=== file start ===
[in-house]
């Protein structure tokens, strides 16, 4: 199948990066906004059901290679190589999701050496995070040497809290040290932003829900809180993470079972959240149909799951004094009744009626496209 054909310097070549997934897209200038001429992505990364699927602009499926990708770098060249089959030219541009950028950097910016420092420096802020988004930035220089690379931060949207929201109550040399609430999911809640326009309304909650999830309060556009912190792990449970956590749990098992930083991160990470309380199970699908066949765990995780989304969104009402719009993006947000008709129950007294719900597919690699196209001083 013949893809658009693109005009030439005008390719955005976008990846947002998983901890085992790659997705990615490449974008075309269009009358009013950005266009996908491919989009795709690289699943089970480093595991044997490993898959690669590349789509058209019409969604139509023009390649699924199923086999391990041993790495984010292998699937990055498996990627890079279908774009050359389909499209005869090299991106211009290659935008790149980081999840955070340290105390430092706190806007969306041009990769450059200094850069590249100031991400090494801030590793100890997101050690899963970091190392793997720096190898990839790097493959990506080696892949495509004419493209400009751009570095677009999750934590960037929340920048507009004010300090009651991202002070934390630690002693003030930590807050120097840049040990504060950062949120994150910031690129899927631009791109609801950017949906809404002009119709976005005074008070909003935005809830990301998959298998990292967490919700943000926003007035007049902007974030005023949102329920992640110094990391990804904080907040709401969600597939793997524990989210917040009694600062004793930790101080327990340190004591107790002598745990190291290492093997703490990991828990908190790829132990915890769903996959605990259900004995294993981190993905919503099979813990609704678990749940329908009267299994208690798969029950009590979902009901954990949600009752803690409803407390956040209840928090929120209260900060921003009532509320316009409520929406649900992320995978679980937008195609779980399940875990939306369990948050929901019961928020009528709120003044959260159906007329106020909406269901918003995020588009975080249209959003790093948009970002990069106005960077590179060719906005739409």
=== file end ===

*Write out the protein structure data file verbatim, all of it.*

[in-house]
């Protein structure tokens, strides 16, 4: 199948990066906004059901290679190589999701050496995070040497809290040290932003829900809180993470079972959240149909799951004094009744009626496209 054909310097070549997934897209200038001429992505990364699927602009499926990708770098060249089959030219541009950028950097910016420092420096802020988004930035220089690379931060949207929201109550040399609430999911809640326009309304909650999830309060556009912190792990449970956590749990098992930083991160990470309380199970699908066949765990995780989304969104009402719009993006947000008709129950007294719900597919690699196209001083 013949893809658009693109005009030439005008390719955005976008990846947002998983901890085992790659997705990615490449974008075309269009009358009013950005266009996908491919989009795709690289699943089970480093595991044997490993898959690669590349789509058209019409969604139509023009390649699924199923086999391990041993790495984010292998699937990055498996990627890079279908774009050359389909499209005869090299991106211009290659935008790149980081999840955070340290105390430092706190806007969306041009990769450059200094850069590249100031991400090494801030590793100890997101050690899963970091190392793997720096190898990839790097493959990506080696892949495509004419493209400009751009570095677009999750934590960037929340920048507009004010300090009651991202002070934390630690002693003030930590807050120097840049040990504060950062949120994150910031690129899927631009791109609801950017949906809404002009119709976005005074008070909003935005809830990301998959298998990292967490919700943000926003007035007049902007974030005023949102329920992640110094990391990804904080907040709401969600597939793997524990989210917040009694600062004793930790101080327990340190004591107790002598745990190291290492093997703490990991828990908190790829132990915890769903996959605990259900004995294993981190993905919503099979813990609704678990749940329908009267299994208690798969029950009590979902009901954990949600009752803690409803407390956040209840928090929120209260900060921003009532509320316009409520929406649900992320995978679980937008195609779980399940875990939306369990948050929901019961928020009528709120003044959260159906007329106020909406269901918003995020588009975080249209959003790093948009970002990069106005960077590179060719906005739409």